Dr. Clark wrote “Diderot’s Part” in 2008. He was drawn to write a book about the philosopher as he had written part of his undergraduate thesis on him and the issue of involuntary memory. He stated that “I think what interested me about Diderot and the 18th century in particular was that it was at a time in which literature encompassed science, philosophy, theatre, and art.” As Dr. Clark spoke about Diderot, you could clearly see the fascination in his eyes, and the evident amount of knowledge he has on the philosopher.

“Diderot’s Part” incorporates different areas of study, such as music, art and physiology. Dr. Clark also said that writing this book was a good basis to begin his future projects as all of the interests he has “wouldn’t have come about without the grounding I had from working on Diderot.” The first major project after publishing “Diderot’s Part”, that was in collaboration with a musicologist who used to be a professor at Fordham, was a book that mainly discussed how the different disciplines perceive music. He is currently working on another project, with a colleague at NYU, that focuses on the representation of texts and paintings, and how Gutenberg’s printing press affected the meaning produced by the medium of paintings.

Dr. Clark became the chair of the Salary and Benefits Committee in 2008 as a relatively new tenured professor. He also worked with the Faculty Senate where they “had to deal with complicated issues such as health care, and the fact that the University was changing health care options without the faculty’s permission”. He assumed leadership in the Faculty Senate and he stated that he “saw Salary and Benefits as a place where one could try to enhance the benefits we have and make them more in line with the understanding of what a modern University should look like.”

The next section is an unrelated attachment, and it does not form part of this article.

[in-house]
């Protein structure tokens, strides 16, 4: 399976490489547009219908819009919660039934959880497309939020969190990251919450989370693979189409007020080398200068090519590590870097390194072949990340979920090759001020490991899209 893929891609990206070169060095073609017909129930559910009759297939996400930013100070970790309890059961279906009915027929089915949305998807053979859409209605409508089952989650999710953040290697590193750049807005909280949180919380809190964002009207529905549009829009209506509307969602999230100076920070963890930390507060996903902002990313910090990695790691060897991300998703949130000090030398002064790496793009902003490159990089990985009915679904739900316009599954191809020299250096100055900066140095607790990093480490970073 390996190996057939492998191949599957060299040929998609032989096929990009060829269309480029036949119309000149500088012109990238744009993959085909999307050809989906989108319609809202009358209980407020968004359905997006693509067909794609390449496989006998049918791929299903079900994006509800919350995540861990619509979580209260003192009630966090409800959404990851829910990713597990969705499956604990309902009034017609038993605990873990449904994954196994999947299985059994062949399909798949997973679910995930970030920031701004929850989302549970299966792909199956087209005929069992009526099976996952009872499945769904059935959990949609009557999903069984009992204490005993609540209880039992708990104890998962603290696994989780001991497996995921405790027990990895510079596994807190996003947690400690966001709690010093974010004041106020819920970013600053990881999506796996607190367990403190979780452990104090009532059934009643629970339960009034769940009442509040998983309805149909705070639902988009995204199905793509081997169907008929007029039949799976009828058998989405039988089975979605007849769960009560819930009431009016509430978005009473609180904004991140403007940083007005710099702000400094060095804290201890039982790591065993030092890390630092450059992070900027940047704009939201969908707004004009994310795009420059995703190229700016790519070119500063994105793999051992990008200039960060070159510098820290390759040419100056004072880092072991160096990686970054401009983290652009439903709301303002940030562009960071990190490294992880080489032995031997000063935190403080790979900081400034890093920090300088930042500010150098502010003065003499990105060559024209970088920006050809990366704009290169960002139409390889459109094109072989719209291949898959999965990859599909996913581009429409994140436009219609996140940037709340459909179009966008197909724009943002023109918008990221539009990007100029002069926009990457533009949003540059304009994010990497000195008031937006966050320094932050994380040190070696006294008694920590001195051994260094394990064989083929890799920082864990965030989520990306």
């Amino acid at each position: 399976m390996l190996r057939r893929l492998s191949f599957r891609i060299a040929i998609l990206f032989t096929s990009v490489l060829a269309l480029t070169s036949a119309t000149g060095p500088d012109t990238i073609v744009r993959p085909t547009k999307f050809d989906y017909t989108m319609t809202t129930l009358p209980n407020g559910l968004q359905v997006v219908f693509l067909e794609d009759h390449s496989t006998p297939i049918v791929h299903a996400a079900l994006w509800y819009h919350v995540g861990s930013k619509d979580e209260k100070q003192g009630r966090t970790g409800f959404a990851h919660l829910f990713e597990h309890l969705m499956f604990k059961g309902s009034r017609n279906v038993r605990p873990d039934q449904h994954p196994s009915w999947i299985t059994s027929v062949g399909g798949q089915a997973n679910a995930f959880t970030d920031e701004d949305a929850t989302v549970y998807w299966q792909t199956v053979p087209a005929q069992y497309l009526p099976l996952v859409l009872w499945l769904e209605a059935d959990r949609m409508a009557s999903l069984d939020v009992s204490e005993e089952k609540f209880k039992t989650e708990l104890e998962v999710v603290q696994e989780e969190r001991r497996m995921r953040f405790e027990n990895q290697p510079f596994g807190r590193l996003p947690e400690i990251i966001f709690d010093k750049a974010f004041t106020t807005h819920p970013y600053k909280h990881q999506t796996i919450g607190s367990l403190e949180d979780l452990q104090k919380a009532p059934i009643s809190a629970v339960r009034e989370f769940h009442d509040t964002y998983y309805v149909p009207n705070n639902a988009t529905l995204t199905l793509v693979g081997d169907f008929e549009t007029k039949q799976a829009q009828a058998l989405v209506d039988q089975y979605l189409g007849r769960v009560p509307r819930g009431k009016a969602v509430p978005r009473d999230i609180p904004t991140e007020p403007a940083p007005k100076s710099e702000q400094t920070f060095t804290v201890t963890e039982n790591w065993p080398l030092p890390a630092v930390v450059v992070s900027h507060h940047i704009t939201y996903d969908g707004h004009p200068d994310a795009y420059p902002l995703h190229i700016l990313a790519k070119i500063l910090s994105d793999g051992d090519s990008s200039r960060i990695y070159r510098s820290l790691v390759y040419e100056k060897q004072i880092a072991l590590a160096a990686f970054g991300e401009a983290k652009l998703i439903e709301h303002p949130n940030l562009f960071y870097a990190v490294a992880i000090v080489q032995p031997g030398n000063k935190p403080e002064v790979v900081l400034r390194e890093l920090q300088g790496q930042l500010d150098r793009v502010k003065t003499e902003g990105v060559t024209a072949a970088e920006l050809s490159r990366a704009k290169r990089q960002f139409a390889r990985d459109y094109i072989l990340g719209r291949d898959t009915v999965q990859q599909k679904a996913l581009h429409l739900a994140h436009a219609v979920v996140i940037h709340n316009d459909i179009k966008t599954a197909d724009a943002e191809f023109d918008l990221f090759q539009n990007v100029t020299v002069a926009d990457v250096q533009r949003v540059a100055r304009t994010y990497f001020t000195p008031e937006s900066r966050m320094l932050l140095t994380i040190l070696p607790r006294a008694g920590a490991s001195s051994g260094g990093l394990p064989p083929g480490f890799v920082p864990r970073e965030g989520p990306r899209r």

As Chair, he implemented Legally Domiciled Adults rights (LDA) in order to provide healthcare for same sex couples at Fordham for the first time. He stated that their main purpose is trying to “bring this University in to the 21st century.” However, according to Dr. Clark, the reason why he became nominated Chair of the Salary and Benefits Committee was because of the “Course Load Relief” initiative, a project that focused on non-gendered, non-biologically specific child care.

Although it was a process that took several years, the Salary and Benefits Committee eventually succeeded in providing women and other primary caregivers the right to take time off in order to take care of their children, whether they are foster, adopted or biological children. This initiative was launched in response to Fordham’s policy that theoretically outlined that only women who gave biological birth to children during the semester had access to maternity leave.

The Salary and Benefits Committee strives to protect the rights of the Faculty and make their voices be heard as Dr. Clark stated that “for the University to function, you have to take care of its people.” Although he has held the position of Chair for nearly a decade, he will continue to actively fight for social justice on Fordham’s campus.